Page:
High inequality in incomes and assets and persistent poverty continue to plague Latin America and remain a central economic policy challenge for Latin American policymakers. At the same time, dramatically improved methods and data allow researchers to analyze these problems and how they are affected by economic policy. In this book, experts on Latin American economic affairs use these new approaches to examine the dynamics of poverty and inequality in Latin America and the ability of policy to address them. Contributors first analyze the historical evolution of inequality in Latin America, examining such topics as the origins of inequality in colonial land distribution, the impact of educational opportunities on earnings inequality in Brazil, and racial discrimination in Brazil’s labor market. Contributors then use sophisticated panel data techniques to analyze the regional dynamics of poverty and inequality in Peru and Brazil, considering whether there are spatial poverty traps and, if so, what determines such traps. Finally, contributors use innovative impact evaluation and modeling techniques to examine specific policy issues: devaluation and dollarization in Bolivia, the Oportunidades conditional cash transfer program in rural Mexico, and the distributional effect of Brazil’s tax-benefit system.ContributorsRozane Bezerra de Siquiera, Jere R. Behrman, Denis Cogneau, Philippe De Vreyer, Ewout Frankema, Jérémie Gignoux, Javier Herrera, Herwig Immervoll, Stephan Klasen, Phillippe G. Leite, Horacio Levy, Sandrine Mesplé-Somps, José Ricardo Nogueira, Felicitas Nowak-Lehmann, Cathal O’Donoghue, Susan W. Parker, Rainer Schweickert, Gilles Spielvogel, Rainer Thiele, Petra E. Todd, Manfred Wiebelt
About the Editors
Stephan Klasen is Professor of Development Economics at the University of Göttingen, where he also heads the Ibero-American Institute for Economic Research.
Felicitas Nowak-Lehmann is a Senior Researcher at the Ibero-American Institute for Economic Research.
"Poverty and inequality are inherently complex features of any society, with multiple long- and short-term causes, consequences, and cures. In such a challenging field, this volume is a rare achievement: it combines analytical depth and methodological innovation with a thematic breadth that weaves together institutional origins, intergenerational persistence, spatial perspectives, and policy options. Edited and written by some of the brightest economists in Europe and the Americas working on these issues, this book will be essential reading for anyone interested in poverty or inequality in Latin America."--Francisco H.G. Ferreira, Development Research Group, The World Bank"—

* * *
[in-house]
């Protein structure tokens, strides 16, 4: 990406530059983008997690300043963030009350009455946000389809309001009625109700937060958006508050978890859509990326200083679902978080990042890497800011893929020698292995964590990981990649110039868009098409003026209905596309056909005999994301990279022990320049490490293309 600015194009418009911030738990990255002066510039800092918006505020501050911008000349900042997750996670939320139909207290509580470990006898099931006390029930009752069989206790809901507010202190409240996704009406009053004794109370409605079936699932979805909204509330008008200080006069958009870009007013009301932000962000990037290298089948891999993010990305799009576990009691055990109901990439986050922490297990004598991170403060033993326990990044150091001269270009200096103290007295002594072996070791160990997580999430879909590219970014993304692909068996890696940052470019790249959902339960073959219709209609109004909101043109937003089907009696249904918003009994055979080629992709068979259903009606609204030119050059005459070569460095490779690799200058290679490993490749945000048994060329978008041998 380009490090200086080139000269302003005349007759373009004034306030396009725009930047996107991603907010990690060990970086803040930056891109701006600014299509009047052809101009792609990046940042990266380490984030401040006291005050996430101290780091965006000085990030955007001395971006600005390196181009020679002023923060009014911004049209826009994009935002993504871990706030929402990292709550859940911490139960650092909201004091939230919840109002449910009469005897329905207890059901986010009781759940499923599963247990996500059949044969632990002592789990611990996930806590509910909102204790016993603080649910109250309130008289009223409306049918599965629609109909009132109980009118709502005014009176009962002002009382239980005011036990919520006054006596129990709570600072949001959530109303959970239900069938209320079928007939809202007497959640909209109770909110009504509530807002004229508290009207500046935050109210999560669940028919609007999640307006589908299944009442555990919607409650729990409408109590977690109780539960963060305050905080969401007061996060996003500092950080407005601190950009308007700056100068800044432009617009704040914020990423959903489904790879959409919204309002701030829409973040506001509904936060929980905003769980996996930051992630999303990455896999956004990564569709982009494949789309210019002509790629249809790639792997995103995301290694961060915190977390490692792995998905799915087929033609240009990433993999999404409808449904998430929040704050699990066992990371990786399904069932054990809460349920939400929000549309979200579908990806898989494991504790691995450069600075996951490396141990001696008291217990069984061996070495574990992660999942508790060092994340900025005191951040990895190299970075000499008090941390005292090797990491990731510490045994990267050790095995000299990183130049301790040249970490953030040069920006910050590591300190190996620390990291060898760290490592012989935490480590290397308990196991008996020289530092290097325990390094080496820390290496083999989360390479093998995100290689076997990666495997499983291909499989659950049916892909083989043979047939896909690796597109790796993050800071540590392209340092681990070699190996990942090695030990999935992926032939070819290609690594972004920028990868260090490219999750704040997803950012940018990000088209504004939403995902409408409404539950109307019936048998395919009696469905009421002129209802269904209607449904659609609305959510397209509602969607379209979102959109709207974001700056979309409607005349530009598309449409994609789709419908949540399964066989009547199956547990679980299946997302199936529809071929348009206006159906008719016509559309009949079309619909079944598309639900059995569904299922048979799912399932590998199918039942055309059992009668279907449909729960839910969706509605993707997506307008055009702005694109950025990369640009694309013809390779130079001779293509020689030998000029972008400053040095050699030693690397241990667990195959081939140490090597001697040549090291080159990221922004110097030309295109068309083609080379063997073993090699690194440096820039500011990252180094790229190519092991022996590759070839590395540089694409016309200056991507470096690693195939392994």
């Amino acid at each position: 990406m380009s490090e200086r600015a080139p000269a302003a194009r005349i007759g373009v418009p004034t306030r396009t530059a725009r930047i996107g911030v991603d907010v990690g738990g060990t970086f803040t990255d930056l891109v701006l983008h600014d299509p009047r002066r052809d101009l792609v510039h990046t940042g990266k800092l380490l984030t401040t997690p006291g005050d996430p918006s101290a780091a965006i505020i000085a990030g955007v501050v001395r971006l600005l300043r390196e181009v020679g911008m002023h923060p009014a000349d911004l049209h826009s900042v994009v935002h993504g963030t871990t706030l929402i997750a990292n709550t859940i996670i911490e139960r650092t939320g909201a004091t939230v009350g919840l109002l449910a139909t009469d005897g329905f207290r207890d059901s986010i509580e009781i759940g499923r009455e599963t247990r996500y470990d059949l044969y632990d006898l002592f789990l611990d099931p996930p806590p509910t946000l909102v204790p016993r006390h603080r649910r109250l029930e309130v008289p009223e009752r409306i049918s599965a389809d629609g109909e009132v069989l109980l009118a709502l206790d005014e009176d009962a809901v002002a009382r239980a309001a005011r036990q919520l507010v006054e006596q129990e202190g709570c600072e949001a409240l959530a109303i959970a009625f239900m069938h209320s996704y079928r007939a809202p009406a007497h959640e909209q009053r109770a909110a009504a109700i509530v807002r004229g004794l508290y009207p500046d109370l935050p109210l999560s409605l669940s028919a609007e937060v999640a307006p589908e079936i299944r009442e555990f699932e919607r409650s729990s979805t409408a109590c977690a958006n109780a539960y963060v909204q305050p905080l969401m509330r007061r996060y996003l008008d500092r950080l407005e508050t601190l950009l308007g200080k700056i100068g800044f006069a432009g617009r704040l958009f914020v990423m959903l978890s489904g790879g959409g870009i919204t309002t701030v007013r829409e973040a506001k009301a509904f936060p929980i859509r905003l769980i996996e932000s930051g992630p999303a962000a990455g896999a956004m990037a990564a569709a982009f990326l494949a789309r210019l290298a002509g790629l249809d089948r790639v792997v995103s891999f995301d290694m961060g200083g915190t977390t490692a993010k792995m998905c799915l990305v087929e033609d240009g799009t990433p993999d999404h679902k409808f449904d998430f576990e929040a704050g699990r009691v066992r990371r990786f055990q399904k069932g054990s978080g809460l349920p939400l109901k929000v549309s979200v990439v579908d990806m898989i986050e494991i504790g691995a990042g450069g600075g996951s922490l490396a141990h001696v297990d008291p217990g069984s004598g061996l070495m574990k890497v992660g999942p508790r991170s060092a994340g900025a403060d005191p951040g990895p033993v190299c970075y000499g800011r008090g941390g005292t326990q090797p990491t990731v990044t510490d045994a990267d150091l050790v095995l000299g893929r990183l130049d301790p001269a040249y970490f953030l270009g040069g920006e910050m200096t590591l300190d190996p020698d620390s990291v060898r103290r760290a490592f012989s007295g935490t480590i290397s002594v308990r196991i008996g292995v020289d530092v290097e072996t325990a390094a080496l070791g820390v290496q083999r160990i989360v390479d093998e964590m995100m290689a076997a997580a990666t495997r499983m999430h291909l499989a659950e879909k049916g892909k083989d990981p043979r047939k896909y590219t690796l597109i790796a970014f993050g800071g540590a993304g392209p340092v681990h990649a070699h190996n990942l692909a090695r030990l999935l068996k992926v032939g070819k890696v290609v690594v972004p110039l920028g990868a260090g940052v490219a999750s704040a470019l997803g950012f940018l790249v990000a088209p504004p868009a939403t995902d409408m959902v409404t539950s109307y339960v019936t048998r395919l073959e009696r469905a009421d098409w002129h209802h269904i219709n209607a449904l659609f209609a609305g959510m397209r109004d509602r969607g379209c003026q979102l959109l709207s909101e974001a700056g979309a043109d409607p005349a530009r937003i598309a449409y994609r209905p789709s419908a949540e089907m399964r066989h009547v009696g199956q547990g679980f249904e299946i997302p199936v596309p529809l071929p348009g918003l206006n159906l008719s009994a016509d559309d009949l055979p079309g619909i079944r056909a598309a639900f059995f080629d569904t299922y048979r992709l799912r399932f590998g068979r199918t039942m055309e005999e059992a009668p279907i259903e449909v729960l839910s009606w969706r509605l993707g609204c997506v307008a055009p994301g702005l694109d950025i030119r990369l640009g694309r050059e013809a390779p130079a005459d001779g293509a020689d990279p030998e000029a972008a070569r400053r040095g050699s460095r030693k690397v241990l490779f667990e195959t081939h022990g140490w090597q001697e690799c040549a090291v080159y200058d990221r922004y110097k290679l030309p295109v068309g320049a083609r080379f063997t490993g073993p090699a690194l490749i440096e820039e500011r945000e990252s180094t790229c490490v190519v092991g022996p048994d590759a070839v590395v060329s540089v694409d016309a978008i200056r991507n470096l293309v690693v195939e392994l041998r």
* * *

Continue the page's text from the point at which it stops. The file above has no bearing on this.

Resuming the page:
“This book makes the unique contribution of addressing fundamental policy questions – how inequalities are reproduced over time and space, what cost do high inequalities have on development, and what policies have been effective in reducing inequalities – by using highly rigorous econometric and modeling techniques. It definitely advances our scientific understanding of these vexing questions and suggests realistic policy options that provide hope for change.”--Elisabeth Sadoulet, Professor of Agriculture and Resource Economics, University of California at Berkeley"—Elizabeth Sadoulet
"This book makes the unique contribution of addressing fundamental policy questions—how inequalities are reproduced over time and space, what cost do high inequalities have on development, and what policies have been effective in reducing inequalities—by using highly rigorous econometric and modeling techniques. It definitely advances our scientific understanding of these vexing questions and suggests realistic policy options that provide hope for change." Elisabeth Sadoulet , Professor of Agriculture and Resource Economics, University of California, Berkeley"—